Vermont lawmakers and police reform advocates are proposing to end qualified immunity for police officers, a widespread legal doctrine that protects public servants from prosecution for violating the civil rights of citizens in the workplace.
Lawyers say qualified immunity makes it virtually impossible to take legal action against a police officer who uses excessive force against a citizen. As long as doctrine remains in place, they argue, police can act with impunity and citizens – especially people of color – can be wary of officers.
Now, as the Vermont Legislature prepares for its 2022 session, lawmakers will consider ending the doctrine (as it applies to police) statewide. Supporters of the bill say it is a step towards police accountability as the country continues to reckon with the deaths of George Floyd and others at the hands of the police.
State Senator Dick Sears, D-Bennington, who chairs the Senate Judiciary Committee, is leading the bill with three co-sponsors: Senator Becca Balint, D-Windham; Philip Baruth, D-Chittenden; and Kesha Ram Hinsdale, D-Chittenden. Sears said the proposal is an extension of police accountability measures already passed by the legislature in recent years, but in its work on the issue, “one of those gaps we found in Vermont was access. to justice “.
“The courts have created this gap by making it very difficult for victims of police misconduct to appear in court, even when the misconduct causes serious harm,” he said at a press conference on Wednesday. by the American Civil Liberties Union of Vermont, which supports the bill.
Sears said Wednesday that the bill is modeled on similar legislation passed in Colorado. According to the Washington Post, dozens of states have attempted to pass similar bills, but most have been defeated or weakened by aggressive lobbying by police and unions. They say ending qualified immunity would amount to potential financial ruin for police officers who are brought to justice, and that it would drive worried police officers out of the profession en masse.
Diane Goldstein, who is the executive director of the Law Enforcement Action Project and has worked in law enforcement for 21 years, countered this sentiment, saying at Wednesday’s press conference that “the end of qualified immunity will not open the season to the police “.
“It will simply allow judges to hear the facts of the most egregious cases, which currently give the public the impression that the police are, in fact, above the law,” she said.
With qualified immunity still intact in most states, she said, the doctrine “only undermines” the police services that “seriously work to mend the damaged relationships within the communities we protect and serve. “.
In Vermont and across the country, people of color are disproportionately targeted during police stops and are subjected to excessive force by police. Mia Schultz, president of the Rutland region branch of the NAACP, said ending qualified immunity for Vermont police would send the message to all Vermonters “that the responsibility exists, that there will be, from now on, consequences for actions “.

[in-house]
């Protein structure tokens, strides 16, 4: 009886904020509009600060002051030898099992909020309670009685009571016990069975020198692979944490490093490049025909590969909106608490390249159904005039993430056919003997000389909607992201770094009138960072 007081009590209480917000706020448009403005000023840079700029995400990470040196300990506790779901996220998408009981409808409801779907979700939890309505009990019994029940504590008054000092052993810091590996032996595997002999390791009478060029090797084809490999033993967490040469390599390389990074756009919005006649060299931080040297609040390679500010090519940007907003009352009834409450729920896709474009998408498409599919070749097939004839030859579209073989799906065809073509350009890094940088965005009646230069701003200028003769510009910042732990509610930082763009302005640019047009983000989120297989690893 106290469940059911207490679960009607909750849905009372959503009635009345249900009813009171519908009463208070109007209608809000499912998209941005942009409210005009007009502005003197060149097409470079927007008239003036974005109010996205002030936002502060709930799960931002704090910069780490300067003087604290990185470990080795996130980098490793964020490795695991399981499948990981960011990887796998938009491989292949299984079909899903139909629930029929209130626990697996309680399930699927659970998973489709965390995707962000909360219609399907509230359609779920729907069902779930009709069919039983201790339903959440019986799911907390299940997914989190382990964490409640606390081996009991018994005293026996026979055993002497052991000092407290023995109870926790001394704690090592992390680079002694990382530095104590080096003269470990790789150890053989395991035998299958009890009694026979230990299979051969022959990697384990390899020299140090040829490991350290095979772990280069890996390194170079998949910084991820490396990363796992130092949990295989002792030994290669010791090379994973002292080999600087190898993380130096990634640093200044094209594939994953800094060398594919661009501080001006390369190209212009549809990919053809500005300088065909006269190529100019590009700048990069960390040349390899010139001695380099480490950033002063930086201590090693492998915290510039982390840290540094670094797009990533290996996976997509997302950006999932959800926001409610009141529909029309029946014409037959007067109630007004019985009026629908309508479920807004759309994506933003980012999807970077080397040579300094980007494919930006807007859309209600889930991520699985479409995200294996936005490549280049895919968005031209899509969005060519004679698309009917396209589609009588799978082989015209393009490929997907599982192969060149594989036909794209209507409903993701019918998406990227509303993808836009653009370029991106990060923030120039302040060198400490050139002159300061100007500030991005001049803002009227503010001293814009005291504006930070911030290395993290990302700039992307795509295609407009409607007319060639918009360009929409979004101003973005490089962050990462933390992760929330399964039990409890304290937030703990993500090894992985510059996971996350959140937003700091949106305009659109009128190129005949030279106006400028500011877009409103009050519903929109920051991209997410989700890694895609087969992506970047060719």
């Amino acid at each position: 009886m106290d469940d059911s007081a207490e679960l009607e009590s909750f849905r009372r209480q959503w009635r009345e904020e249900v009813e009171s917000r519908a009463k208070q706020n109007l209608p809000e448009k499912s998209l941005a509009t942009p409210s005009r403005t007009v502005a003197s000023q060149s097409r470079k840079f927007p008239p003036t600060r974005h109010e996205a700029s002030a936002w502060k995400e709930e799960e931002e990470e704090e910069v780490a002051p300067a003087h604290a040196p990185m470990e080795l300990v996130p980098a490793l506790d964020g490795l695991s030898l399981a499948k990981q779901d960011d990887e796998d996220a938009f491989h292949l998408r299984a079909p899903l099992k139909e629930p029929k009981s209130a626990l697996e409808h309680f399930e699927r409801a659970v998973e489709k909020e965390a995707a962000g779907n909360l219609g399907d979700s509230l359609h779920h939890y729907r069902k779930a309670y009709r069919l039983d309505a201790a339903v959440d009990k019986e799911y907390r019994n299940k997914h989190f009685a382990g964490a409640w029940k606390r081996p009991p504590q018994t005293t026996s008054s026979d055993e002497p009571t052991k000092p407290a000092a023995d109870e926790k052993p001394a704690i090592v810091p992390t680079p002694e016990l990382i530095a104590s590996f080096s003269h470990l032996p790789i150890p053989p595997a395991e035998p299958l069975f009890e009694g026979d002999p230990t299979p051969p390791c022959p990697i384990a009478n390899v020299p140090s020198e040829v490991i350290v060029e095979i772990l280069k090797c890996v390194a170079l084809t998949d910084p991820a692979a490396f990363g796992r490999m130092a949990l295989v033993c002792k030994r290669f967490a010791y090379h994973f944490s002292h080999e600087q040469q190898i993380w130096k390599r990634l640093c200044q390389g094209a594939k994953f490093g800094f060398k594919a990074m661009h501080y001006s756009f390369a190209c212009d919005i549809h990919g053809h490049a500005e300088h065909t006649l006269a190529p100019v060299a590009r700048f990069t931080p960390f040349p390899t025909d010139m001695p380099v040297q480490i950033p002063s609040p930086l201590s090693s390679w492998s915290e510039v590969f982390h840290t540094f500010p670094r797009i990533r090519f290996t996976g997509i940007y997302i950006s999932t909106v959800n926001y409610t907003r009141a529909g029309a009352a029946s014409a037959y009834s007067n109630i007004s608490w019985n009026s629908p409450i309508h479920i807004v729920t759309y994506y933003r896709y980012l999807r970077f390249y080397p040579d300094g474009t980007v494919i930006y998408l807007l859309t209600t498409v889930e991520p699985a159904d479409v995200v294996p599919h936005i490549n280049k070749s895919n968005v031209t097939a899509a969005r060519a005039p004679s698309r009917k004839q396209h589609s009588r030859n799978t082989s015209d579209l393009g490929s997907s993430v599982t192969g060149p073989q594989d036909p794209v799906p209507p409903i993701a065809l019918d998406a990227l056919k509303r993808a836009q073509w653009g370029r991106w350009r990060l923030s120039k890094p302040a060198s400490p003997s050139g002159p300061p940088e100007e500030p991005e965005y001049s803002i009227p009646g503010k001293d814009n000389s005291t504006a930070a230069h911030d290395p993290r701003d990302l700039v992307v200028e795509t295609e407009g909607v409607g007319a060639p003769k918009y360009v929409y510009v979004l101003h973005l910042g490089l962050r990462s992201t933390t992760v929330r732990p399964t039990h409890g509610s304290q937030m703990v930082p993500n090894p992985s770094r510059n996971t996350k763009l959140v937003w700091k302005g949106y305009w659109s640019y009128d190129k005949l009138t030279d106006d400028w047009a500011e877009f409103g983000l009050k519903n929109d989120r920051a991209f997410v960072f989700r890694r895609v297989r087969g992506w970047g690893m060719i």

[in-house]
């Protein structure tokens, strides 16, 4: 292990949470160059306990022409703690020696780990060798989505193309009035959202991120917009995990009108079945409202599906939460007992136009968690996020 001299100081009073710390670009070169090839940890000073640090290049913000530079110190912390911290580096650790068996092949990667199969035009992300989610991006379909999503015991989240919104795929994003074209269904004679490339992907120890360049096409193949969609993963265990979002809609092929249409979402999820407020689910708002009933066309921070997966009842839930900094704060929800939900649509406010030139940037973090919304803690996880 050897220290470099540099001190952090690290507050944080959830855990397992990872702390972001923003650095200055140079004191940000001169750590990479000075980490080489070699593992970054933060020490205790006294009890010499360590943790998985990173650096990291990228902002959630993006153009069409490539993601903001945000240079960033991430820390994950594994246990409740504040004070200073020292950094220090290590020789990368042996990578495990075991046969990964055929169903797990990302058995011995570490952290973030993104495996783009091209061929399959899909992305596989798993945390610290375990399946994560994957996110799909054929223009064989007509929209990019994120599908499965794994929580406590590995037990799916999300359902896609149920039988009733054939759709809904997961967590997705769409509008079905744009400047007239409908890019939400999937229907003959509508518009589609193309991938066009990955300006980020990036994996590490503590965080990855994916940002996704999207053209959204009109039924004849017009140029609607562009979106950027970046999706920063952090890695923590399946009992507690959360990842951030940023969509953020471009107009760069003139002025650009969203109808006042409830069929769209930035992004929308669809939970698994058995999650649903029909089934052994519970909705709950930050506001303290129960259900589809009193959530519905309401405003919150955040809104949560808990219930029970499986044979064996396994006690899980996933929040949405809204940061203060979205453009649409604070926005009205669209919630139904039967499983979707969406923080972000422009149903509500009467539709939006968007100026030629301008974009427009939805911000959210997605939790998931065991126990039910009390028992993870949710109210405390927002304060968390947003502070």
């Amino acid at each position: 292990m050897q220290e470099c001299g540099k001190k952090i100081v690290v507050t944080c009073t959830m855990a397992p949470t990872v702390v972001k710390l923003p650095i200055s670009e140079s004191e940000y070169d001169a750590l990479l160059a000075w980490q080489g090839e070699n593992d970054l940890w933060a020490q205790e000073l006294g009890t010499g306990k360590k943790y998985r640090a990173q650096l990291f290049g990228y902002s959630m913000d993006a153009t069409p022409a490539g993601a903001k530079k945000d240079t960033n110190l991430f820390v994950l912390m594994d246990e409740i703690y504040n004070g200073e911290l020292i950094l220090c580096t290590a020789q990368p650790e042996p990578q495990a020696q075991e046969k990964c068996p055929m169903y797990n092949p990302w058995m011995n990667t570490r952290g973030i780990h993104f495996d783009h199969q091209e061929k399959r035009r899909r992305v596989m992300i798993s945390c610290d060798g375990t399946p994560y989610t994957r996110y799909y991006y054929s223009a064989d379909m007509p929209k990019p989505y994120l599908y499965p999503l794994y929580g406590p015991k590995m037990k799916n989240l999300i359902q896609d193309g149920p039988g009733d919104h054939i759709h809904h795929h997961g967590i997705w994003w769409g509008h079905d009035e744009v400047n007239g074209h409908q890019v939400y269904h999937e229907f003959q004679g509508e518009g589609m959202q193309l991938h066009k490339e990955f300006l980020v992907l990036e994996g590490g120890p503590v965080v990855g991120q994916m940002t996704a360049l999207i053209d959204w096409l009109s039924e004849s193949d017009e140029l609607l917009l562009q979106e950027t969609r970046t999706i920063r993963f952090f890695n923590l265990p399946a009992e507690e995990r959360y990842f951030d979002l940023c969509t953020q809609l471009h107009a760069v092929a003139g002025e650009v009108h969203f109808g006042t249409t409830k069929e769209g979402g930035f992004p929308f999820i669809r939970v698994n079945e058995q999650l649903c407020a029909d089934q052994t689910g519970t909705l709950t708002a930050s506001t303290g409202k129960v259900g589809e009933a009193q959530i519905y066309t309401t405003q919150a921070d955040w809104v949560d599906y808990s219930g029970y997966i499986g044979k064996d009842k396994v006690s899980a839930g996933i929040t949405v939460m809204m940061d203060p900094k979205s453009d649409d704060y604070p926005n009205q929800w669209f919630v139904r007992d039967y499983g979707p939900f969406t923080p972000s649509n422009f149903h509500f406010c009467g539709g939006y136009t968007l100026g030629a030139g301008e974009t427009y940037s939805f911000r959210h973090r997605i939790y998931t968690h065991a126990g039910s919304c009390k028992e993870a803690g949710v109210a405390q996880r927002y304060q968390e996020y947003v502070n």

“For generations, parents of black and brown children have given their children specific instructions on what to do when they encounter the police. This is called “the speech”. And I too had that with my children, ”she said. “This rhetoric is rife in black and brown communities because we know that the institution of the police, and its lack of accountability with laws such as qualified immunity, does not protect our very lives.”
The Vermont League of Cities and Towns, on the other hand, opposes ending qualified immunity for police. Karen Horn, the League’s director of public policy and advocacy, told VTDigger in an interview Wednesday afternoon that the League recognizes there are issues of excessive force and racial bias in the police, but the League supported “less drastic means” to solve the problem. .
She cited previous legislation to invest in additional training for officers, inclusive hiring practices and the expansion of the state Criminal Justice Council. She said she recognized that public confidence in the police was an issue and that body cameras helped increase transparency and accountability.
It is not only the police who are protected by qualified immunity; the doctrine also applies to civil servants, members of school boards, firefighters and others. Horn said the League feared that ending qualified immunity for police could lead to setbacks for others down the line – a classic slippery slope.
“It’s a very important base of service in local government and the state government of Vermont,” she said. “So we think it’s important, very important to keep this standard in place and, essentially, to take a different approach to solving the problem (of police reform). “
In the past, the Vermont Troopers Association has opposed calls to end qualified police immunity, but a phone message left with a representative of the group was not returned on Wednesday.
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